Ex-Boxing Champ Steps Back Into Spotlight As A Face Of Addiction : Parallels Mexican boxer Julio Cesar Chavez rarely fell in the ring, but alcohol and drugs knocked him down for decades. He's clean now and telling his story to help fellow Mexicans get clean too.

Ex-Boxing Champ Steps Back Into Spotlight As A Face Of Addiction

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SCOTT SIMON, HOST:

This is WEEKEND EDITION from NPR News. I'm Scott Simon. The problem of drug trafficking in Mexico is well-publicized. Drug addiction, less so. While nowhere near the level seen in the United States, Mexico is battling a growing problem. In the past decade, illicit drug use has grown by more than a third. Millions of Mexicans admit to using marijuana but cocaine and meth addiction is not talked about openly, especially among the country's rich and or famous. As NPR's Carrie Kahn reports, one former champion boxer has set out to change the image of recovering addicts and rehabilitation.

CARRIE KAHN, BYLINE: He's known for his strong chin and feared for his left hook. During his reign in the 1980s and '90s, he was widely called pound-for-pound the greatest fighter.

(SOUNDBITE OF ARCHIVED RECORDING)

UNIDENTIFIED ANNOUNCER: Introducing in the red corner, fighting out of Culiacan, Mexico - super lightweight champion of the world, Julio Cesar Chavez.

(APPLAUSE)

KAHN: It was an amazing rise to fame. Raised with 10 siblings and living in an abandoned train caboose, his mother washed and ironed clothes for a living, Chavez says he started fighting young to help her out and dreamed of buying her a home. With six world titles in three weight divisions and more than 80 career knockouts, Chavez was able to buy her the house and much more.

JULIO CESAR CHAVEZ: (Through interpreter) I had it all - money, women, fame, cars, yachts. Everything a man could want, but it didn't give my life meaning. I felt nothing. So what did I do? The most stupidest thing I could.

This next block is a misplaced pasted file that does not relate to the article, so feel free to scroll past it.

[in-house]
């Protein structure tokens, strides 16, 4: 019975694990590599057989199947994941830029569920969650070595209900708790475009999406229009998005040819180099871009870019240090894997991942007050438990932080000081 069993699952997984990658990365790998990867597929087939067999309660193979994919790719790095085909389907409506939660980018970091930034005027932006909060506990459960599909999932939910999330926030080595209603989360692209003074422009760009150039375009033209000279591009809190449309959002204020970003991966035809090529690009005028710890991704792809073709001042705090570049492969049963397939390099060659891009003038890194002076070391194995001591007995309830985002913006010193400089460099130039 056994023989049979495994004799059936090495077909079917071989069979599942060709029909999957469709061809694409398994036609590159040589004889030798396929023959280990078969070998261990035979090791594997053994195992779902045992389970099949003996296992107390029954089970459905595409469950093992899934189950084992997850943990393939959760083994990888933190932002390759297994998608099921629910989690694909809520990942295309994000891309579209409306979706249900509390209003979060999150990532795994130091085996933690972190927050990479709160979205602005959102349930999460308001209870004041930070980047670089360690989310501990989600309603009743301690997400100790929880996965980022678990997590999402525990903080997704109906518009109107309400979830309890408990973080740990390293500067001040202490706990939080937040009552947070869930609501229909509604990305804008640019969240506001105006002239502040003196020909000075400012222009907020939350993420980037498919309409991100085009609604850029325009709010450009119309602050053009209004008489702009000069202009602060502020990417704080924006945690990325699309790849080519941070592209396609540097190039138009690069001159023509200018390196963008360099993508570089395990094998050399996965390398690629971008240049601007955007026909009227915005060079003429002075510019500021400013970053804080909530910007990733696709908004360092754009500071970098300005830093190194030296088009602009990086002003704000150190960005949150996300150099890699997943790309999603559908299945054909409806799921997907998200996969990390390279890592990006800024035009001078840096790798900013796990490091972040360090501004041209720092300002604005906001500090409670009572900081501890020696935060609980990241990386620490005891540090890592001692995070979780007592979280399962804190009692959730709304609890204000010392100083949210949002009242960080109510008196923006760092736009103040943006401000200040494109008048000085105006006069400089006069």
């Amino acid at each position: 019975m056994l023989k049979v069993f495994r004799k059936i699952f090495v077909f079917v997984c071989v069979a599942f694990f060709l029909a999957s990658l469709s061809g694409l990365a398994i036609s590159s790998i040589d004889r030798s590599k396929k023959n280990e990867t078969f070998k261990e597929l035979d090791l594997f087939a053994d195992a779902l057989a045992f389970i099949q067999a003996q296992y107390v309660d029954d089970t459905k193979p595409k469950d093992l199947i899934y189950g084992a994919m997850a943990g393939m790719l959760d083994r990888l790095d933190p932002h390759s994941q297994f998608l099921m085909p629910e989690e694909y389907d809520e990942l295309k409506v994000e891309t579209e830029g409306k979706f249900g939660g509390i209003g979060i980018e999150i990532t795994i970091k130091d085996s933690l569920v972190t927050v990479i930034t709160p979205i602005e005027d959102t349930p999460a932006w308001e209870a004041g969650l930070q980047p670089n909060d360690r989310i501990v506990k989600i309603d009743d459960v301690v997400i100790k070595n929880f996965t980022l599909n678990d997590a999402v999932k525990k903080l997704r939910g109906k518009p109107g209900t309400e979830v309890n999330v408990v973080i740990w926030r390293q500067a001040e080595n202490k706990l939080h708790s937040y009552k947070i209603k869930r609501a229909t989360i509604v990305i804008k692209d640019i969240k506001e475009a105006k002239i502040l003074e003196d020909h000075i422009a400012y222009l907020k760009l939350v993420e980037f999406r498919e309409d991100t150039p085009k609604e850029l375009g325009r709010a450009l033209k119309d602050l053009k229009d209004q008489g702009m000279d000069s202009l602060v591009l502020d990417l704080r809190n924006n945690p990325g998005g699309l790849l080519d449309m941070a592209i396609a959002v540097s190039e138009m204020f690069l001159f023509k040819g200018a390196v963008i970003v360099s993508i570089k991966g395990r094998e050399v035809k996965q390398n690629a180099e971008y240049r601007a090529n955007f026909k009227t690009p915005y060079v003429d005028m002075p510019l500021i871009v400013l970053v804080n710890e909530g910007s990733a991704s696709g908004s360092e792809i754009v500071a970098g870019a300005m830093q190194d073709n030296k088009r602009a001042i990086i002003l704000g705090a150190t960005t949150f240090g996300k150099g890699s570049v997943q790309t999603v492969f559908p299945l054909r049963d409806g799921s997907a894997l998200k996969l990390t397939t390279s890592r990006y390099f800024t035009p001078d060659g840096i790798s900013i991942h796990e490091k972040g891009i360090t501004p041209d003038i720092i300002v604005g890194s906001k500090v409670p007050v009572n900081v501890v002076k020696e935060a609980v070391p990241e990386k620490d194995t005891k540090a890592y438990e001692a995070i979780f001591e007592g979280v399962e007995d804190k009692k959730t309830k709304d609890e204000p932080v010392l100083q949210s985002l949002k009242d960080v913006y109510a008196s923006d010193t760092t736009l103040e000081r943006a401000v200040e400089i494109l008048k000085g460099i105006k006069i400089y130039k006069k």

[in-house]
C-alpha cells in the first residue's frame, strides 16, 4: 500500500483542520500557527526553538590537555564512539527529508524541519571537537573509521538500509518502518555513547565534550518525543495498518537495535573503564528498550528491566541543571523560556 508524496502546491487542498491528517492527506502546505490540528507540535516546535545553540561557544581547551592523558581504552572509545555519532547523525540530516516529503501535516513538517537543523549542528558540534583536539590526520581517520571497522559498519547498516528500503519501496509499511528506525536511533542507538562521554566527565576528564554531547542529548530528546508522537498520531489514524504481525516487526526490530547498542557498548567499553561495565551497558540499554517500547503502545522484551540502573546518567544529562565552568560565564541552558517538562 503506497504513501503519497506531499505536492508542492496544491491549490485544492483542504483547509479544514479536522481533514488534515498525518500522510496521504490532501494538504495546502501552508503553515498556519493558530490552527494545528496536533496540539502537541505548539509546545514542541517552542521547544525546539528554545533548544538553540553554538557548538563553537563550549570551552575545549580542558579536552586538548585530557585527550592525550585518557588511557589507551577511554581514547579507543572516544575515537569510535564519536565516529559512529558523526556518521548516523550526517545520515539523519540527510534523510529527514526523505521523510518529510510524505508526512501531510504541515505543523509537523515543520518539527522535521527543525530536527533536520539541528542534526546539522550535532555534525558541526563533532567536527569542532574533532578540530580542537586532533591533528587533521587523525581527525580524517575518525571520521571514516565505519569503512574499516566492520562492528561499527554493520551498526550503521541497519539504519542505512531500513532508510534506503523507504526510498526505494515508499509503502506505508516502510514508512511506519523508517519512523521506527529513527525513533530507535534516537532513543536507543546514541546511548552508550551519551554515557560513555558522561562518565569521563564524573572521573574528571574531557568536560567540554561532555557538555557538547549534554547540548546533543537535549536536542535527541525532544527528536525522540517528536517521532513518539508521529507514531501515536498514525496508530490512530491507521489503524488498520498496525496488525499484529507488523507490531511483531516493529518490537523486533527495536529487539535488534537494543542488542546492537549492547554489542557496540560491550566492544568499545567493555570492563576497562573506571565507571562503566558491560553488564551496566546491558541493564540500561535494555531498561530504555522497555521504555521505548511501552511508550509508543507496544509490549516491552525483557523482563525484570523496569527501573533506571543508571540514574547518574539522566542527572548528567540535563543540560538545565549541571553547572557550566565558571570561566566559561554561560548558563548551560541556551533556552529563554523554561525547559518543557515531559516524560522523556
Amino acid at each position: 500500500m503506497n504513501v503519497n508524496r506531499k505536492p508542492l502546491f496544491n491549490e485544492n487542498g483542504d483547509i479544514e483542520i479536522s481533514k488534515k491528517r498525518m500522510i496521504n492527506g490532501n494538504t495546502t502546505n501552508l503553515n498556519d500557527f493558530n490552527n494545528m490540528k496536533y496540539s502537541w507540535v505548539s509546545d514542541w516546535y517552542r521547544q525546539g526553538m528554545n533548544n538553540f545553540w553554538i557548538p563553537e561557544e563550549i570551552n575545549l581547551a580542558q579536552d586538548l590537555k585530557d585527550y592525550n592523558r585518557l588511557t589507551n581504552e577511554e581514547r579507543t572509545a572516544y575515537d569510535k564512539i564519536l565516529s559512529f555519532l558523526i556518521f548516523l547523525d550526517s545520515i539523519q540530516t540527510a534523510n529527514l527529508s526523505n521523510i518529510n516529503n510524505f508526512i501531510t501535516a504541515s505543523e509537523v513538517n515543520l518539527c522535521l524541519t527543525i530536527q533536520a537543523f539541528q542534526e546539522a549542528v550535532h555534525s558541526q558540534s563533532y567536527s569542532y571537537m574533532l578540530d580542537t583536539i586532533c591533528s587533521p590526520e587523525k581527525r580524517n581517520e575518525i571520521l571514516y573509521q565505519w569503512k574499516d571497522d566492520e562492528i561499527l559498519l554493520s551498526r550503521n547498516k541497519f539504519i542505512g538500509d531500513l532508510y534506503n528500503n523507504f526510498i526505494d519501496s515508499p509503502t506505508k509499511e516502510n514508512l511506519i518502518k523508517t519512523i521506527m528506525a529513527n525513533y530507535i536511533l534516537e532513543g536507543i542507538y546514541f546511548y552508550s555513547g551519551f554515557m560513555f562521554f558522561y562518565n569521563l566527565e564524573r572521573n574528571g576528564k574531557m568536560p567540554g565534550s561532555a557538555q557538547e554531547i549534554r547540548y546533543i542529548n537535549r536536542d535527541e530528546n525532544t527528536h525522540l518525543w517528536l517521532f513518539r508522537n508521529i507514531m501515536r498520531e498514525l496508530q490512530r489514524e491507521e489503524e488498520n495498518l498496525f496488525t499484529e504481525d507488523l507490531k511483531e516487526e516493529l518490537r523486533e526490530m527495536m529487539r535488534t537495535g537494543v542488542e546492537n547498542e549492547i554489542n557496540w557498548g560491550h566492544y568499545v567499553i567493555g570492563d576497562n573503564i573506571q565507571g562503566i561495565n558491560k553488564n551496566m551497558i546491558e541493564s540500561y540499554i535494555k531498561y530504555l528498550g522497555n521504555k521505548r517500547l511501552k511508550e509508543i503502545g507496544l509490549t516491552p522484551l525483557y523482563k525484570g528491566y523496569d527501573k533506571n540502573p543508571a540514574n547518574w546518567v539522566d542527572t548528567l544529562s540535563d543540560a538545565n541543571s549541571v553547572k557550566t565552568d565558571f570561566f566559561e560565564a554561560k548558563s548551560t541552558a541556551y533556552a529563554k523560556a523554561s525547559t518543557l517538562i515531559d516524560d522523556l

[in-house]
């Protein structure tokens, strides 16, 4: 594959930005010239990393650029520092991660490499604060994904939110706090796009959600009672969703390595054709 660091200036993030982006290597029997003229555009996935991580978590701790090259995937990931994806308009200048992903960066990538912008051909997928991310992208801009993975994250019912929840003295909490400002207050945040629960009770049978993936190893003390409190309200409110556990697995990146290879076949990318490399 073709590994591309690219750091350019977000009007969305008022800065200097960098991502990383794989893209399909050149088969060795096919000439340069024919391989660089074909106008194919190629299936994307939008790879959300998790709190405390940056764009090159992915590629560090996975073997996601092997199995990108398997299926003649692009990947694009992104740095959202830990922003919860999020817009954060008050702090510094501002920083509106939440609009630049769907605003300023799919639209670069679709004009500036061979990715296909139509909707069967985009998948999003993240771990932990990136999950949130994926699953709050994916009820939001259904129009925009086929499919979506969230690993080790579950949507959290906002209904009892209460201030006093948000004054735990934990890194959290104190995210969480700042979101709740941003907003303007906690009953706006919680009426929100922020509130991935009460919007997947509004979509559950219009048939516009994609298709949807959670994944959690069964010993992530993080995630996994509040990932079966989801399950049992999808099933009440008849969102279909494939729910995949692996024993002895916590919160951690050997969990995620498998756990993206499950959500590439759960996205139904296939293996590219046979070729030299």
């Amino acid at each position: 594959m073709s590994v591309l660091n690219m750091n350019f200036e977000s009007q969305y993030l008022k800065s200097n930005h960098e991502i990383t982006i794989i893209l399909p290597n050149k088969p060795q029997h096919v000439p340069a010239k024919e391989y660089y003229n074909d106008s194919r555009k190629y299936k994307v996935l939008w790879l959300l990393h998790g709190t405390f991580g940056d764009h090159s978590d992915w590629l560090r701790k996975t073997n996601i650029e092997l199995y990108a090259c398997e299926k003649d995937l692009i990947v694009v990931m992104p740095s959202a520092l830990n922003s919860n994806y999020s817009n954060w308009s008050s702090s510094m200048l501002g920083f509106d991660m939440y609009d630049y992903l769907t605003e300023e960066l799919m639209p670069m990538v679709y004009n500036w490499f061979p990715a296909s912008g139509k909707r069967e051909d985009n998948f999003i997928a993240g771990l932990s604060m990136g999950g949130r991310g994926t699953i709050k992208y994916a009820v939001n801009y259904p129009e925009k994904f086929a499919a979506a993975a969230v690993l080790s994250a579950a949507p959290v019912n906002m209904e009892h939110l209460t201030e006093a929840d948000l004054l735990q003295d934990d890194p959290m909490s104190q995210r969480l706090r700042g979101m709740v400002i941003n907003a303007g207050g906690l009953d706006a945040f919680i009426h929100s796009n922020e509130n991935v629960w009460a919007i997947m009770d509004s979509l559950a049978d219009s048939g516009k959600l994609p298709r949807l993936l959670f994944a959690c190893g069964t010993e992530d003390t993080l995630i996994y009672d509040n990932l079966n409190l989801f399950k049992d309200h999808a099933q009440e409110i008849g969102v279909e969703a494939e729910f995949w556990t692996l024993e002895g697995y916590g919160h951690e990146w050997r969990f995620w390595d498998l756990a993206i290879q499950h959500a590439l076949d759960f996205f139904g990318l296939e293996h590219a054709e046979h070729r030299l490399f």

KAHN: Chavez says he found refuge in drugs and alcohol. We recently talked in the living room of his home in Tijuana, Mexico, sitting in overstuffed leather reclining chairs surrounded by prize fighting photos and championship belts.

CHAVEZ: (Speaking Spanish).

KAHN: Chavez points to one picture, what he calls his most famous fight - against Meldrick Taylor, who he beat with just three seconds left on the clock. But Chavez says soon after, drinking and drugs began to get the best of him.

CHAVEZ: (Speaking Spanish).

KAHN: At first, he says, he could control it, but then he needed more alcohol and more cocaine.

CHAVEZ: (Through interpreter) That's when the problems started. That's when the failures began, the defeats.

(SOUNDBITE OF ARCHIVED RECORDING)

UNIDENTIFIED ANNOUNCER #2: One more look at the great Julio Cesar Chavez going down.

KAHN: It was 1994 against Frankie Randall in Las Vegas. Chavez suffered his first knockout. He would go on to lose five more before retiring in 2005, and he says he spent many more years addicted. His marriage ended, friendships ruined and his health suffered. Then four years ago while at a doctor's office for a procedure for his ulcers, while under anesthesia, his son called an ambulance and took him unconscious to rehab.

CHAVEZ: (Speaking Spanish).

KAHN: "I woke up in the clinic in a room with the IV still in my arm and I just ripped it out and started cussing at everyone," says Chavez. But in the end, he stayed for nearly six months and has been clean since. At five-seven and looking fit and trim, Chavez says addiction is not talked about openly in Mexico. He says the public is not forgiving of its fallen stars.

CHAVEZ: (Speaking Spanish).

KAHN: "They suffer alone," he says, "because they fear criticism." That hasn't stopped him from telling his story or helping out addicts.

Some 40 men and women say a prayer before dinner at Clinica Bajo del Sol in Tijuana. Chavez opened the rehab center high on a hill with a spectacular view of the Pacific Ocean. That's once you look past the coils of barbed wire atop the entire ground's high brick walls. Clinic psychologist Guillermo Rangel Mendoza says Chavez frequently shares his story with the patients, and it helps.

GUILLERMO RANGEL MENDOZA: (Speaking Spanish).

KAHN: But Rangel says the types of drugs taking off in Mexico in recent years like meth, heroin and ecstasy weren't problems back in Chavez's days. The surge in designer drug use here frightens Chavez. He recently put a clinic in Sinaloa and says he wants to open at least two more as soon as possible. And he seems to be changing Mexico's perception of recovered addicts. Earlier this year, a 20-foot bronze statue of Chavez went up in the main square in his boyhood home of Culiacan. He's now a regular analyst on ESPN en Espanol and on TV Azteca in Mexico. And President Henrique Pena Nieto dubbed him anti-addiction ambassador at a recent conference to combat Mexico's growing drug problem.

CHAVEZ: (Speaking Spanish).

KAHN: "I felt excited, happy and proud," says Chavez about the recent accolades. But he adds, "at the same time I feel the pressure, the commitment. I really have to stay clean now." Carrie Kahn, NPR News, Tijuana.

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